|Publication number||US7786610 B2|
|Application number||US 12/124,573|
|Publication date||Aug 31, 2010|
|Filing date||May 21, 2008|
|Priority date||May 22, 2007|
|Also published as||US20080290665|
|Publication number||12124573, 124573, US 7786610 B2, US 7786610B2, US-B2-7786610, US7786610 B2, US7786610B2|
|Original Assignee||Lynn Potter|
|Export Citation||BiBTeX, EndNote, RefMan|
|Patent Citations (15), Referenced by (8), Classifications (13), Legal Events (3)|
|External Links: USPTO, USPTO Assignment, Espacenet|
This is a non-provisional patent application which claims priority to Provisional Patent Application No. 60/939,604 filed May 22, 2007.
The invention relates to the field of wind-based energy generation and, in particular, to a high-altitude blimp having a funneled wind turbine that improves electricity generation.
In recent years, environmentally friendly and cost-efficient energy sources have been explored to reduce dependence on fossil-based fuels. One such alternative energy source is wind-based electric energy. However, many wind-based energy generating systems (e.g., wind mills, etc.) fail to be cost-efficient.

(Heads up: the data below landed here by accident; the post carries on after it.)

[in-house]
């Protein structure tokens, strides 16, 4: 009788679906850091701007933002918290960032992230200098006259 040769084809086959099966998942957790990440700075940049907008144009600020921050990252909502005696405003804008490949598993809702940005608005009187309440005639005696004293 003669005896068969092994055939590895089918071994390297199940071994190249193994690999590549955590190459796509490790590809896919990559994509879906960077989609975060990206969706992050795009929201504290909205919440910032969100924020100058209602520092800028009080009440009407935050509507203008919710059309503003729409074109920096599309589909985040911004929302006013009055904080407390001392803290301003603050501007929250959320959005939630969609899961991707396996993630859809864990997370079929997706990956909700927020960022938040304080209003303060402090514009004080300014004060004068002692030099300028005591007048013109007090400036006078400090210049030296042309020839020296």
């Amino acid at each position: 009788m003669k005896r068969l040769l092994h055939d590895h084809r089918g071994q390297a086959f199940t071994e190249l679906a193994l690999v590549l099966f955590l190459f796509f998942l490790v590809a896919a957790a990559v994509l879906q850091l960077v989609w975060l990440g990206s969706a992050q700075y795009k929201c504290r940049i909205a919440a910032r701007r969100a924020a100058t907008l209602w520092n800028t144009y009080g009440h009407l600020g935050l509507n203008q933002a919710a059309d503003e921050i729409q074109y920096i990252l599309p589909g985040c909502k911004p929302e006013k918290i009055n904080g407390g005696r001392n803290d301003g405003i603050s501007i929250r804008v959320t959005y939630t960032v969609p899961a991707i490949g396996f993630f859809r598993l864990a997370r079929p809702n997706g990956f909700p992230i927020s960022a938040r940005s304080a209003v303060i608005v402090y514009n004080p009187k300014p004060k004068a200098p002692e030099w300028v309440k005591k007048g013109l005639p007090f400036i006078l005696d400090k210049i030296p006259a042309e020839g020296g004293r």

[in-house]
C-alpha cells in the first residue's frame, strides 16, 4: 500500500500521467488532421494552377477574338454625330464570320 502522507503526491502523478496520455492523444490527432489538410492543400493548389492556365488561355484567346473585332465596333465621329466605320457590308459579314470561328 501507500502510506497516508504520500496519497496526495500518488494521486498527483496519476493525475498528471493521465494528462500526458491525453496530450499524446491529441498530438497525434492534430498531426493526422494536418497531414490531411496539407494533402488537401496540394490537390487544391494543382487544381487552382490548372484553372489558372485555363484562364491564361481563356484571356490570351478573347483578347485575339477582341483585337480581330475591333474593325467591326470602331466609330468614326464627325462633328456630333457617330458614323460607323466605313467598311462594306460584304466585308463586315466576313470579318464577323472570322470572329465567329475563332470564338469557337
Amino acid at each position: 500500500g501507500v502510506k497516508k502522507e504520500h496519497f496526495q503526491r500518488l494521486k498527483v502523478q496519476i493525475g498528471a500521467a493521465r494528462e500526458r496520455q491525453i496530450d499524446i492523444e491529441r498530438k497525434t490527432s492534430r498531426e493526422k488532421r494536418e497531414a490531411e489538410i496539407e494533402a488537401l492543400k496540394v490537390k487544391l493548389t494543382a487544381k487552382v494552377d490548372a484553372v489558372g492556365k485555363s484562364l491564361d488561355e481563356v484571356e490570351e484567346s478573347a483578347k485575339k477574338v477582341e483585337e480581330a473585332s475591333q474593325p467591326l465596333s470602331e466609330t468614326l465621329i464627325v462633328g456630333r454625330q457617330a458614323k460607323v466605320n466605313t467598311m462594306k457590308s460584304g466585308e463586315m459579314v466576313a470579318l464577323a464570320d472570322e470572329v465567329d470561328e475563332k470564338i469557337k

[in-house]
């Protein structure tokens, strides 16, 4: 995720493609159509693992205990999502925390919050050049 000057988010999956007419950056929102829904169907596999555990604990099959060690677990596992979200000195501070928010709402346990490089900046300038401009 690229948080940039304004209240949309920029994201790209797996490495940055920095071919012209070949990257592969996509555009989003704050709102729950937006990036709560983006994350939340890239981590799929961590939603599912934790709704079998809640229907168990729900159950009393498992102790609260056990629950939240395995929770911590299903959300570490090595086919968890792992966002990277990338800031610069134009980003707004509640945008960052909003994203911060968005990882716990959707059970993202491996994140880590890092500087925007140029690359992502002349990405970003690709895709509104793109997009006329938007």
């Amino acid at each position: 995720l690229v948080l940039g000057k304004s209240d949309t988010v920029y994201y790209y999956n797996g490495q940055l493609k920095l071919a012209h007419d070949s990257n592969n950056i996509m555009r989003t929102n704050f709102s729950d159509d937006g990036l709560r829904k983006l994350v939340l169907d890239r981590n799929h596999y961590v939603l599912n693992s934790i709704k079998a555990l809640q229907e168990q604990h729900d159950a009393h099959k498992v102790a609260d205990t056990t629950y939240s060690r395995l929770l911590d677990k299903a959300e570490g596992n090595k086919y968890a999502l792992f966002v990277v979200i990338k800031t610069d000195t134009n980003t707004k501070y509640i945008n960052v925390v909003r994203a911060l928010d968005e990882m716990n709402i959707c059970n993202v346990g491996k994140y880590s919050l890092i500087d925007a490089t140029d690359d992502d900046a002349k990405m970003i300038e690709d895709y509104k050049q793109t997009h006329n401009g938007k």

U.S. Pat. No. 7,129,596 describes a hovering wind turbine in which structures with turbine blades are supported in the air by a plurality of blimps. This design fails to harness or concentrate wind power to efficiently generate electricity.
U.S. Pat. No. 4,166,596 describes a tethered wind generating aircraft in which fan blades turn pulleys coupled to a large “fan belt” that runs to a generator on the ground. This design is cumbersome in that the “fan belt” is run from the aircraft to ground. Consequently, such system may be difficult to implement in high-altitude applications.
Additionally, many prior art wind turbines devices are not optimized to take advantage of high-altitude wind currents which tend to be steadier and more powerful than low-altitude wind currents.
A wind-to-power generator aircraft comprising: a primary body filled with a lighter-than-air gas to provide buoyancy to the aircraft; a wind funnel coupled along a length of the primary body, a large end of the wind funnel located at a front of the aircraft and a small end of the wind funnel located approximately at a middle of the aircraft, the wind funnel positioned to concentrate airflow from the large end to the small end; a wind-to-electricity turbine coupled at the small end of the wind funnel wherein the turbine is ducted; and a tether coupled to the aircraft at a point near the turbine to secure the aircraft to the ground and transmit electricity from the turbine to a ground station is provided.